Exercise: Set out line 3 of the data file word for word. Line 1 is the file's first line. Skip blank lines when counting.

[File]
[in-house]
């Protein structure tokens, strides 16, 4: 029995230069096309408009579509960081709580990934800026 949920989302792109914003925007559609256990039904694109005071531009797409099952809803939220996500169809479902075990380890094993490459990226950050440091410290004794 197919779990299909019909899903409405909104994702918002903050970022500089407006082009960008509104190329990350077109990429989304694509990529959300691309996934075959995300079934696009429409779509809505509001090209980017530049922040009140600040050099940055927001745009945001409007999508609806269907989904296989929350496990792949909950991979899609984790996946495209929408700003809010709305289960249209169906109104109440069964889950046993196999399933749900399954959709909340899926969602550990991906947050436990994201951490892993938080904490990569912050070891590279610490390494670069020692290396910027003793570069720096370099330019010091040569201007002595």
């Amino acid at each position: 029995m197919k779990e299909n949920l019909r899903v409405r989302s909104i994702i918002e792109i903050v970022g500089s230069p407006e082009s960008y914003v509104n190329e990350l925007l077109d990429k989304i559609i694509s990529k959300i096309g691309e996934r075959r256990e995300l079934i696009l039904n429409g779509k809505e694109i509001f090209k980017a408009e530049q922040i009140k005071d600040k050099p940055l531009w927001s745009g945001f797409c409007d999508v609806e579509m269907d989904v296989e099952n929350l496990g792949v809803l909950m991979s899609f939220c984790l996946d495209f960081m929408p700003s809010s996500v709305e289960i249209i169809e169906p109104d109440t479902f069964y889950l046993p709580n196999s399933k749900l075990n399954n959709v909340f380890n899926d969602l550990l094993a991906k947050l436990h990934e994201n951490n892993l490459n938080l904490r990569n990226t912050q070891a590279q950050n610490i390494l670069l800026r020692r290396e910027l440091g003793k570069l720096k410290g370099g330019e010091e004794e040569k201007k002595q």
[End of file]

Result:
């Amino acid at each position: 029995m197919k779990e299909n949920l019909r899903v409405r989302s909104i994702i918002e792109i903050v970022g500089s230069p407006e082009s960008y914003v509104n190329e990350l925007l077109d990429k989304i559609i694509s990529k959300i096309g691309e996934r075959r256990e995300l079934i696009l039904n429409g779509k809505e694109i509001f090209k980017a408009e530049q922040i009140k005071d600040k050099p940055l531009w927001s745009g945001f797409c409007d999508v609806e579509m269907d989904v296989e099952n929350l496990g792949v809803l909950m991979s899609f939220c984790l996946d495209f960081m929408p700003s809010s996500v709305e289960i249209i169809e169906p109104d109440t479902f069964y889950l046993p709580n196999s399933k749900l075990n399954n959709v909340f380890n899926d969602l550990l094993a991906k947050l436990h990934e994201n951490n892993l490459n938080l904490r990569n990226t912050q070891a590279q950050n610490i390494l670069l800026r020692r290396e910027l440091g003793k570069l720096k410290g370099g330019e010091e004794e040569k201007k002595q």